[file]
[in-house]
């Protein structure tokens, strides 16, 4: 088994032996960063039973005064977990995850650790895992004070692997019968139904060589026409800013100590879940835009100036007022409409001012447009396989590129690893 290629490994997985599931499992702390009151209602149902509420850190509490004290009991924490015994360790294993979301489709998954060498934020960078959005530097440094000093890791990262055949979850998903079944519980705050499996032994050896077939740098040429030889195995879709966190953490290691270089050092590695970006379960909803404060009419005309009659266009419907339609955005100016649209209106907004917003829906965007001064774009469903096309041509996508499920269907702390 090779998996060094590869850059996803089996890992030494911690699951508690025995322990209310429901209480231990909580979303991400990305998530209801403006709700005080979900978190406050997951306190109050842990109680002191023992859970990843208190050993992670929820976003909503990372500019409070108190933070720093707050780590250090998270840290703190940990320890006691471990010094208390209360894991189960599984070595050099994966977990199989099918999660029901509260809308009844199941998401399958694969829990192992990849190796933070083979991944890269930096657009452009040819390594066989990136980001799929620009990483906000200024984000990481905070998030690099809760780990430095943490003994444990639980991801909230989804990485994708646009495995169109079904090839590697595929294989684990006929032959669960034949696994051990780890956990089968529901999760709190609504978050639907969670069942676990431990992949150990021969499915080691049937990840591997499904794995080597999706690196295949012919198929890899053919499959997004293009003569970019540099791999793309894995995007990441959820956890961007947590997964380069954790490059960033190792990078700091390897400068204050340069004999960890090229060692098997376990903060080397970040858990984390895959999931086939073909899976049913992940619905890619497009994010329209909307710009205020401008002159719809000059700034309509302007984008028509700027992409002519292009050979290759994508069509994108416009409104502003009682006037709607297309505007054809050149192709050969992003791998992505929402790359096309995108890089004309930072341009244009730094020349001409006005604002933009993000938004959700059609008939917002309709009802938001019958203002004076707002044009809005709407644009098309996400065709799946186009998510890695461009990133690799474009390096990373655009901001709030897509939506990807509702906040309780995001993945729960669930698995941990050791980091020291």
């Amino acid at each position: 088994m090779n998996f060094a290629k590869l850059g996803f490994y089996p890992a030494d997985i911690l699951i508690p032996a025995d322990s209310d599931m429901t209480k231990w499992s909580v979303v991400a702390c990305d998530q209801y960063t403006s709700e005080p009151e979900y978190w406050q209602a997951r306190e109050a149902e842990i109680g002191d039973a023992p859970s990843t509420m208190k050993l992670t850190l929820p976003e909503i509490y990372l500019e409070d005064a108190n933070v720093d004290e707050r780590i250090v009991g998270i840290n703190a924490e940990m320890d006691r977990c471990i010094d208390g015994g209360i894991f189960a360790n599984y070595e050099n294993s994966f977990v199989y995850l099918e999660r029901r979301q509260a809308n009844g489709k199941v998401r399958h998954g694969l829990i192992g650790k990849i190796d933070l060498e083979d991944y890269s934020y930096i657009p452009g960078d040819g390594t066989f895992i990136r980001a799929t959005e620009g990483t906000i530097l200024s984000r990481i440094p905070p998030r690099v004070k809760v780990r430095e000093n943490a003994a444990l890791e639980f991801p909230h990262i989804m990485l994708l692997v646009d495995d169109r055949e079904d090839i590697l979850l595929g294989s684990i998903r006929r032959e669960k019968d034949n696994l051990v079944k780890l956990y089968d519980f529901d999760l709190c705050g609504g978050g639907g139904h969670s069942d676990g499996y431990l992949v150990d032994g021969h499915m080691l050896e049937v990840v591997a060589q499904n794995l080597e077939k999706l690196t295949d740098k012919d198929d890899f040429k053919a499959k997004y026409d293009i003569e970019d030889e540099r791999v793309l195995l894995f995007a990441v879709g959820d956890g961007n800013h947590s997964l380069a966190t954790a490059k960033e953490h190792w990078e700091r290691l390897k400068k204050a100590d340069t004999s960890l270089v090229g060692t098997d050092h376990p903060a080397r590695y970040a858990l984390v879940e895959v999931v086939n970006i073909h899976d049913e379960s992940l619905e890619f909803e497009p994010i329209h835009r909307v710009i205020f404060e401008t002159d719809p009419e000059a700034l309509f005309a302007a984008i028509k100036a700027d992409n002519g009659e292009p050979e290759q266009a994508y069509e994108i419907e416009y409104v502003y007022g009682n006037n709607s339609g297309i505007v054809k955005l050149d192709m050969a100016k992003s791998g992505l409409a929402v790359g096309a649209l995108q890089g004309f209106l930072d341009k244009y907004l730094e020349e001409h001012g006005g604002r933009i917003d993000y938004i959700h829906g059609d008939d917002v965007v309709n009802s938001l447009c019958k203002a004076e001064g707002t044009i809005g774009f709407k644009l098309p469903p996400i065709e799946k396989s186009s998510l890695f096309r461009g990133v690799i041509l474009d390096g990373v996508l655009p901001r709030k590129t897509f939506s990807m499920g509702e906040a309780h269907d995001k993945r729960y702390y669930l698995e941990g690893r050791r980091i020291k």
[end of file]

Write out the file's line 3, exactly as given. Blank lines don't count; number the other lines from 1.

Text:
């Amino acid at each position: 088994m090779n998996f060094a290629k590869l850059g996803f490994y089996p890992a030494d997985i911690l699951i508690p032996a025995d322990s209310d599931m429901t209480k231990w499992s909580v979303v991400a702390c990305d998530q209801y960063t403006s709700e005080p009151e979900y978190w406050q209602a997951r306190e109050a149902e842990i109680g002191d039973a023992p859970s990843t509420m208190k050993l992670t850190l929820p976003e909503i509490y990372l500019e409070d005064a108190n933070v720093d004290e707050r780590i250090v009991g998270i840290n703190a924490e940990m320890d006691r977990c471990i010094d208390g015994g209360i894991f189960a360790n599984y070595e050099n294993s994966f977990v199989y995850l099918e999660r029901r979301q509260a809308n009844g489709k199941v998401r399958h998954g694969l829990i192992g650790k990849i190796d933070l060498e083979d991944y890269s934020y930096i657009p452009g960078d040819g390594t066989f895992i990136r980001a799929t959005e620009g990483t906000i530097l200024s984000r990481i440094p905070p998030r690099v004070k809760v780990r430095e000093n943490a003994a444990l890791e639980f991801p909230h990262i989804m990485l994708l692997v646009d495995d169109r055949e079904d090839i590697l979850l595929g294989s684990i998903r006929r032959e669960k019968d034949n696994l051990v079944k780890l956990y089968d519980f529901d999760l709190c705050g609504g978050g639907g139904h969670s069942d676990g499996y431990l992949v150990d032994g021969h499915m080691l050896e049937v990840v591997a060589q499904n794995l080597e077939k999706l690196t295949d740098k012919d198929d890899f040429k053919a499959k997004y026409d293009i003569e970019d030889e540099r791999v793309l195995l894995f995007a990441v879709g959820d956890g961007n800013h947590s997964l380069a966190t954790a490059k960033e953490h190792w990078e700091r290691l390897k400068k204050a100590d340069t004999s960890l270089v090229g060692t098997d050092h376990p903060a080397r590695y970040a858990l984390v879940e895959v999931v086939n970006i073909h899976d049913e379960s992940l619905e890619f909803e497009p994010i329209h835009r909307v710009i205020f404060e401008t002159d719809p009419e000059a700034l309509f005309a302007a984008i028509k100036a700027d992409n002519g009659e292009p050979e290759q266009a994508y069509e994108i419907e416009y409104v502003y007022g009682n006037n709607s339609g297309i505007v054809k955005l050149d192709m050969a100016k992003s791998g992505l409409a929402v790359g096309a649209l995108q890089g004309f209106l930072d341009k244009y907004l730094e020349e001409h001012g006005g604002r933009i917003d993000y938004i959700h829906g059609d008939d917002v965007v309709n009802s938001l447009c019958k203002a004076e001064g707002t044009i809005g774009f709407k644009l098309p469903p996400i065709e799946k396989s186009s998510l890695f096309r461009g990133v690799i041509l474009d390096g990373v996508l655009p901001r709030k590129t897509f939506s990807m499920g509702e906040a309780h269907d995001k993945r729960y702390y669930l698995e941990g690893r050791r980091i020291k």